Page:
It wasn’t that long ago that scientists theorized that it was possible to create metallic hydrogen, now they’ve actually done it. By applying almost five million atmospheres of pressure to liquid hydrogen — which is about five million times the pressure we experience at sea level, and 4,500 times that at the bottom of the ocean, so we are talking a LOT of pressure — they made it change to a metallic state.
It has been called the holy grail of high pressure physics, because in its metallic state hydrogen could act as a genuine superconductor and revolutionize everything from energy storage to rocketry.
It could make the magnetic levitation of high-speed trains far more efficient, based on the perfect diamagnetism of superconductors. A metallic state could make hydrogen the most powerful rocket propellant, about four times as powerful as existing rocket propellants that use molecular hydrogen and liquid oxygen. When heated, metallic hydrogen changes back to molecular hydrogen, which could produce a great deal of efficiently packed energy.
The stars are getting closer and closer every year.
6. New Way to Find Water in the Desert
A third of the world’s population lives in arid regions where water is often hard to come by, and even where there is water it’s often dirty. There are ways to pull water from the air, but they require a lot of ambient moisture and a lot of electricity, making it infeasible to use for the people who need it the most.
New developments provide not one but two ways to draw water using nothing more than sun power. The first uses incredibly porous crystals made with zirconium, which has a high affinity for water. Using nothing but heat from natural sunlight, these crystals are able to pull water from the air and feed it into a collector.
A prototype device is capable of extracting nearly 3 litres of water a day into 1 kilogram of crystal, even in the desert where humidity is only 20 percent.
Another innovation uses solar panels to power to drive air through a special absorbent material and condense it into water. It also charges a battery to power the device when there isn’t enough sun. This device can draw up to 5 litres of water a day out of thin air.
Water, water everywhere, and now we can drink it.
7. Motherless Births
Premature birth, meaning an infant born before 37 weeks, is the leading cause of death for newborns. Millions of babies are born prematurely each year, with lungs and brains are still in very early stages of development, and the potential for a variety of different problems. Right now, our best treatment is to incubate preterm children, but a new device could enable them them to complete development in natural conditions that mimic the womb.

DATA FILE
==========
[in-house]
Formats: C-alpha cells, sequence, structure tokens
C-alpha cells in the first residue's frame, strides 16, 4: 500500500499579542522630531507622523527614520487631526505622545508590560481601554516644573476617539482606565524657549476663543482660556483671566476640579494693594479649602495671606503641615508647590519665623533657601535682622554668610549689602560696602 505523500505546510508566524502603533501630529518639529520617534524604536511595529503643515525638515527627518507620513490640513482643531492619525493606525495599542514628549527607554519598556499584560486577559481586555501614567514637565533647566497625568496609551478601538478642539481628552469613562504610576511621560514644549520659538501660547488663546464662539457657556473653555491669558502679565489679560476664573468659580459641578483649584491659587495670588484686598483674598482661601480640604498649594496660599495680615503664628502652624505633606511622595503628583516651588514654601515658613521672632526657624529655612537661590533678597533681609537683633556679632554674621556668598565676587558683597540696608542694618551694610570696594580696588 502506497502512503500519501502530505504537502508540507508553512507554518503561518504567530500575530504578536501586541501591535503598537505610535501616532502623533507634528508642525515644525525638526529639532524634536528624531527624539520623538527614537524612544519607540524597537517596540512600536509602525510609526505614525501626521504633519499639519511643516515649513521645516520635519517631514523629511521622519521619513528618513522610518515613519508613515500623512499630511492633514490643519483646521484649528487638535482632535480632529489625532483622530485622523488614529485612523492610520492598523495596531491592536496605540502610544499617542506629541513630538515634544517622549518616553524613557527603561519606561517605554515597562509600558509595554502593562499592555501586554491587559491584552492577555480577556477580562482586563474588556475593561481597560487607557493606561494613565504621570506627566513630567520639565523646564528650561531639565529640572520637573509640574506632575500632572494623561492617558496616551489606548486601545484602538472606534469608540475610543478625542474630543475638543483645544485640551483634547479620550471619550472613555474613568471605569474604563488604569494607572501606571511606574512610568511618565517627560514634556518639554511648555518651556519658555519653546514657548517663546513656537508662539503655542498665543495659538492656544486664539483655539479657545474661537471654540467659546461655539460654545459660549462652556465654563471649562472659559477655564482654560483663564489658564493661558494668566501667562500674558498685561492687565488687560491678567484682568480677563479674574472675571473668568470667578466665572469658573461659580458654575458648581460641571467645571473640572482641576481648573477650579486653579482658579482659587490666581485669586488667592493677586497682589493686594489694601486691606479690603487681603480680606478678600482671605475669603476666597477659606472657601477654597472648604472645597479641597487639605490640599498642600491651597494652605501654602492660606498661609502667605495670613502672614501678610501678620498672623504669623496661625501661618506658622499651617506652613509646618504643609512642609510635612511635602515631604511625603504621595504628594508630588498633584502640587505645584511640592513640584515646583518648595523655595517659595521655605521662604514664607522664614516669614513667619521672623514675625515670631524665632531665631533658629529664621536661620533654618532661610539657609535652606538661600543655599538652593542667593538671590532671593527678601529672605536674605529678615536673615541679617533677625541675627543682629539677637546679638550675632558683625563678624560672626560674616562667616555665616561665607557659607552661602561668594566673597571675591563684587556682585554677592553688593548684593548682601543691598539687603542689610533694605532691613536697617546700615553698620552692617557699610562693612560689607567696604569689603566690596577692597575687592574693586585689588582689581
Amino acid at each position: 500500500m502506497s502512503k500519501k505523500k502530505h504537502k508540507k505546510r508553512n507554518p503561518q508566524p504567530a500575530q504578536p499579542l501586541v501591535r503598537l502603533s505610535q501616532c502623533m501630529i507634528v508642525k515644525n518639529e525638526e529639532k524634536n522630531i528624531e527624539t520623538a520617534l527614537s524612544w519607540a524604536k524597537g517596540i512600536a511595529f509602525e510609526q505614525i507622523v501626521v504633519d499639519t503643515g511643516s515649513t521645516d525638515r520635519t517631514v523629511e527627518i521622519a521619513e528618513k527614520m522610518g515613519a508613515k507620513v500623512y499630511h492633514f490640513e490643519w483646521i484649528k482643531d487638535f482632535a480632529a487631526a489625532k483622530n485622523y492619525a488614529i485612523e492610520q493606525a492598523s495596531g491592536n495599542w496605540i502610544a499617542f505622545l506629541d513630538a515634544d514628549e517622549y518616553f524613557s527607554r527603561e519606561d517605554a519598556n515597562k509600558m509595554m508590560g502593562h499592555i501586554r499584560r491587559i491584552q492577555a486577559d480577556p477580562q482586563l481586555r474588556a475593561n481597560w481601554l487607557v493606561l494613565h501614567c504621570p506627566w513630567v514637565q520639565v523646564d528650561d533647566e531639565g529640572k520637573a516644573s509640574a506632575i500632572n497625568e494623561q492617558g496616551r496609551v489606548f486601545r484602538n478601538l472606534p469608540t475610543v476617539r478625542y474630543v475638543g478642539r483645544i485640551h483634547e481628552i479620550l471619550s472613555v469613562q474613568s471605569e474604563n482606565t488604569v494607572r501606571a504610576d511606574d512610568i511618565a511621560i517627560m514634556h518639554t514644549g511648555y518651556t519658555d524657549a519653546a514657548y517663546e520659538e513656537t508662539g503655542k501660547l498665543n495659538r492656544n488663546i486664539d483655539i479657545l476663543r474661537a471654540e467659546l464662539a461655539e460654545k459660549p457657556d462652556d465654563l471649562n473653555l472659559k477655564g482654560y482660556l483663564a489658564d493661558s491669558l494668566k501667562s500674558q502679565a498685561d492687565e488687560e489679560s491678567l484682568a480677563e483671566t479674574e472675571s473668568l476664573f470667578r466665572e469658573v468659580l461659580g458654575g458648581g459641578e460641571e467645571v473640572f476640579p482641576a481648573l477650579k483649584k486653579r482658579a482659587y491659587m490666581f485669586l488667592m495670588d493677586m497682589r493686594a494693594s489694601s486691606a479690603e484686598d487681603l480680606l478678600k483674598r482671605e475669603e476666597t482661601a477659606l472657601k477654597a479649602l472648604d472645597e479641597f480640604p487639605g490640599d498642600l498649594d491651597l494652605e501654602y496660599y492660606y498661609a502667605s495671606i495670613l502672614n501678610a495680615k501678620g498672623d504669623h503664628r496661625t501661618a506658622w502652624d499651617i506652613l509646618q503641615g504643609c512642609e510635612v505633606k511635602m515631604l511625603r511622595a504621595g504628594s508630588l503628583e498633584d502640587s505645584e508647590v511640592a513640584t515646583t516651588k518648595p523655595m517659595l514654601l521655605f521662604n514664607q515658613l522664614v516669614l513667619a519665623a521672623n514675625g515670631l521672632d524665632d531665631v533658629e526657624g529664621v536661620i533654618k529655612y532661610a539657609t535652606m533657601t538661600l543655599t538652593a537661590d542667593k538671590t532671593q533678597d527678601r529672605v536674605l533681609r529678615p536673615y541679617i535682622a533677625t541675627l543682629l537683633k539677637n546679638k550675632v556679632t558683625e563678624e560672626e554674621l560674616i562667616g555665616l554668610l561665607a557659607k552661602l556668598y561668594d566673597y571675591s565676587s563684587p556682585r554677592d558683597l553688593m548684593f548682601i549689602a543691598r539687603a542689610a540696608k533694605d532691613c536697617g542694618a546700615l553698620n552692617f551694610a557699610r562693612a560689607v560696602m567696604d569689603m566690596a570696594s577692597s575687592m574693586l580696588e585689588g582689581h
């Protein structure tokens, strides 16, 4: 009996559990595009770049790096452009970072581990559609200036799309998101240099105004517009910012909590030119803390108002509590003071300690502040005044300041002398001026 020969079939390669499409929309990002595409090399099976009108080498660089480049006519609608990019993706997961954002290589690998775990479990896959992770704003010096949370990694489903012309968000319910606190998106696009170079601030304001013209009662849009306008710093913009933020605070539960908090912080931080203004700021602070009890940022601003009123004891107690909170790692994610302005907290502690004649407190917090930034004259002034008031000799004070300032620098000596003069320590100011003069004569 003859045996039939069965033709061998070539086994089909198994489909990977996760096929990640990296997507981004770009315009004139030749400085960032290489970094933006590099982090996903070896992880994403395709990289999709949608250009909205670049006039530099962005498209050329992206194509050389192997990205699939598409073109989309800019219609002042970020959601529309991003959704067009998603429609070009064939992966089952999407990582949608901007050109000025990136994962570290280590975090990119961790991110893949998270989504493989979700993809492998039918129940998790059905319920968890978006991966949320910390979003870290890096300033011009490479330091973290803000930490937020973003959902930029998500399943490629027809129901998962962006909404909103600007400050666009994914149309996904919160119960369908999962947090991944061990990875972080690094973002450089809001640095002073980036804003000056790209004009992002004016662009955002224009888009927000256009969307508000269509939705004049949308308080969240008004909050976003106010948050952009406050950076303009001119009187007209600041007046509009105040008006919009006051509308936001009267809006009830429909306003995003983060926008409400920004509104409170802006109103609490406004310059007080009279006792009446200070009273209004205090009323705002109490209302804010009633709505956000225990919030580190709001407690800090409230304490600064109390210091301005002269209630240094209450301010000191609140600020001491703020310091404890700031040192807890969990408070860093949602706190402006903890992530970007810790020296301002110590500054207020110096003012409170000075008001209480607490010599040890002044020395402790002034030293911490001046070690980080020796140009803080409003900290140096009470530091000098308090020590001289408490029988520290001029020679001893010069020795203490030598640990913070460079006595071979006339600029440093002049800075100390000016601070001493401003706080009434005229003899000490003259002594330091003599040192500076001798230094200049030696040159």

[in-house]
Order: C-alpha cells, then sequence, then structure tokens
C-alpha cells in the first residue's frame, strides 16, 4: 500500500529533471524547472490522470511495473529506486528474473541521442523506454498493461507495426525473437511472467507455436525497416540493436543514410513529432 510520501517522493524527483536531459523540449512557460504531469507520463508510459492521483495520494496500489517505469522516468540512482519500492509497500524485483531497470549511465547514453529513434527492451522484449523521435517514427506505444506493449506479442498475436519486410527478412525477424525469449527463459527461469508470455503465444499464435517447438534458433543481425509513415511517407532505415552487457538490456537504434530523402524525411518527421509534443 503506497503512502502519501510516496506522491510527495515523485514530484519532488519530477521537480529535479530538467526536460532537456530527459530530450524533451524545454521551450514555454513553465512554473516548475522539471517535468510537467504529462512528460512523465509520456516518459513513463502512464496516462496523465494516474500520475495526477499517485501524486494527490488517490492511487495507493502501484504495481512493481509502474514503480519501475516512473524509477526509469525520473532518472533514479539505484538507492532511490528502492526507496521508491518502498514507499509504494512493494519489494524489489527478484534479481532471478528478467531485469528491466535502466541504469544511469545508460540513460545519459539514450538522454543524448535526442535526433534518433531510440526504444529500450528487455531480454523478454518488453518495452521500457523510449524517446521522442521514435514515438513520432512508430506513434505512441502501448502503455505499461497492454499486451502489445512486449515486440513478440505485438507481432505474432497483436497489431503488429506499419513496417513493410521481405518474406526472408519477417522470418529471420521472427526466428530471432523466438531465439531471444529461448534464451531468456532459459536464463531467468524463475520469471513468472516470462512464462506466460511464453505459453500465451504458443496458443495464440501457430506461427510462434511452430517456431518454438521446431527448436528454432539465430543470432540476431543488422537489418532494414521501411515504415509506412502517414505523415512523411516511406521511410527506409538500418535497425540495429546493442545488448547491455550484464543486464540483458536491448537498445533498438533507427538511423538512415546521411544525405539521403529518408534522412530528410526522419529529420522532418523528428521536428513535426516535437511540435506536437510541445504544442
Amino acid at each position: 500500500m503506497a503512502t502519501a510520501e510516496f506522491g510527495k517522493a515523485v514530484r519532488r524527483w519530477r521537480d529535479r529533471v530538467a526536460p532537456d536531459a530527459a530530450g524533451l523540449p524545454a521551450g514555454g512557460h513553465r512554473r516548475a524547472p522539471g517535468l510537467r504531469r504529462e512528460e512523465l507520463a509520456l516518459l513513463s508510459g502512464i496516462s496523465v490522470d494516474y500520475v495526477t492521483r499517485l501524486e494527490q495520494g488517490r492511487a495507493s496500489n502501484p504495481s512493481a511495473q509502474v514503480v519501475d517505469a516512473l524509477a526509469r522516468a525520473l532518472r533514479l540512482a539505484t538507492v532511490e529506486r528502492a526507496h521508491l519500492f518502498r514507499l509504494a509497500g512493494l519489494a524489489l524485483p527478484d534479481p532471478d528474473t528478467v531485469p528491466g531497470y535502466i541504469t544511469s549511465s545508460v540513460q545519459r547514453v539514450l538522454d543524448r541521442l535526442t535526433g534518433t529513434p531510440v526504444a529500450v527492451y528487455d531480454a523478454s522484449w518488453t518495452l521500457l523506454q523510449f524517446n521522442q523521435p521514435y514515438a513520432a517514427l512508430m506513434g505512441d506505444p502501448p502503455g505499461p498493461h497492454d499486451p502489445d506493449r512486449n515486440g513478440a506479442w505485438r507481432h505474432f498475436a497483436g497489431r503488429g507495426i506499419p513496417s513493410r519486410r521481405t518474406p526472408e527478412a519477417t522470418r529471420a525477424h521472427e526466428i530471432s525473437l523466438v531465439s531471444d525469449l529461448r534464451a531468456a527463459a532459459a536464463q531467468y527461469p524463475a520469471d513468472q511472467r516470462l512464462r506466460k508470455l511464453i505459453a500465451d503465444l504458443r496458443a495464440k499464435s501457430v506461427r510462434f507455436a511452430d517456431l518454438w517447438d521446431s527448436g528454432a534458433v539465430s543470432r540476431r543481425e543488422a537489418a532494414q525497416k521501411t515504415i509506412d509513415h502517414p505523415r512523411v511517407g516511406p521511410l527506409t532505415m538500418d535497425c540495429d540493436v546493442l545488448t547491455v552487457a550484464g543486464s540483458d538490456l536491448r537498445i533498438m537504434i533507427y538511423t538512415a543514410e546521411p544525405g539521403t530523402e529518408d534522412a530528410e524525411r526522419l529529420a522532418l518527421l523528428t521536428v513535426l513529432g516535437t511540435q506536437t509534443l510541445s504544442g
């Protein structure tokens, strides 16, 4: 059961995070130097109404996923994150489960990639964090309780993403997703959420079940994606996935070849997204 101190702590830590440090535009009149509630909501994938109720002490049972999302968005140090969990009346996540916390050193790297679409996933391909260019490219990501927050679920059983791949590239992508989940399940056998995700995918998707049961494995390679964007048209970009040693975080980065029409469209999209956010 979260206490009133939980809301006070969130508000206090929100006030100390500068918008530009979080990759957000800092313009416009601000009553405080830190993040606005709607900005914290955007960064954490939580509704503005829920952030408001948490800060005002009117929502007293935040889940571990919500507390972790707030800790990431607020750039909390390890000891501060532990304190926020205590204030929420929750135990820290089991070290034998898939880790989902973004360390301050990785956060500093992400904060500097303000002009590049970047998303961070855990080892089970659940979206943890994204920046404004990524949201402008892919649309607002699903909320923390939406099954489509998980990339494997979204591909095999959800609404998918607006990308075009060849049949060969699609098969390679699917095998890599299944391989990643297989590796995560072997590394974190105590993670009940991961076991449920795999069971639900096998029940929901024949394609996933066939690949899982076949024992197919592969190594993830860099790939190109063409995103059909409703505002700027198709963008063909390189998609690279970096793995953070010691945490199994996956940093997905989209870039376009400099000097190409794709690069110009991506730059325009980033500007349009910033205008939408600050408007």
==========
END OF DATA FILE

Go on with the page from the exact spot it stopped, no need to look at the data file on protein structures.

The uterus-like “biobag” isn’t exactly an artificial womb tank, but it is capable of sustaining premature babies much better than an incubator. At least, it works on lambs.
In the test, eight lambs were placed in the transparent biobags 105 days after they started development, which is like 22 weeks of human development. At that point neither lambs nor human babies can survive outside the womb on their own.
The lambs spent four weeks in the biobags, growing hair, maturing their lungs, and developing until they could survive on their own. All eight lambs developed normally and survived. It shouldn’t be too long before the same technologies could be used on humans.
8. Quantum Breakthrough
Maybe you’ve heard of Moore’s Law. It’s not a legal thing, it’s a principle of computing that says every 18 months the number of transistors we can fit on a computer chip will double, and for the last 40 years it has held true. The power of computers has kept pace with their complexity. But we are reaching a point very soon where it will be economically unviable to keep this pace up. At least, not with our current type of computers.
That’s why a lot of really big brains are working on something called Quantum computing. Quantum computers are, unarguably, the next great evolutionary step in the development of computing tech. Their successful creation will be a paradigm shifting achievement—one that will alter the future of humanity and revolutionize operations across a broad spectrum of applications.
Technology that operates at the quantum scale does not merely allow for the sort linear progression of computing power we’ve experienced so far, it will launch exponential shifts in power and capability.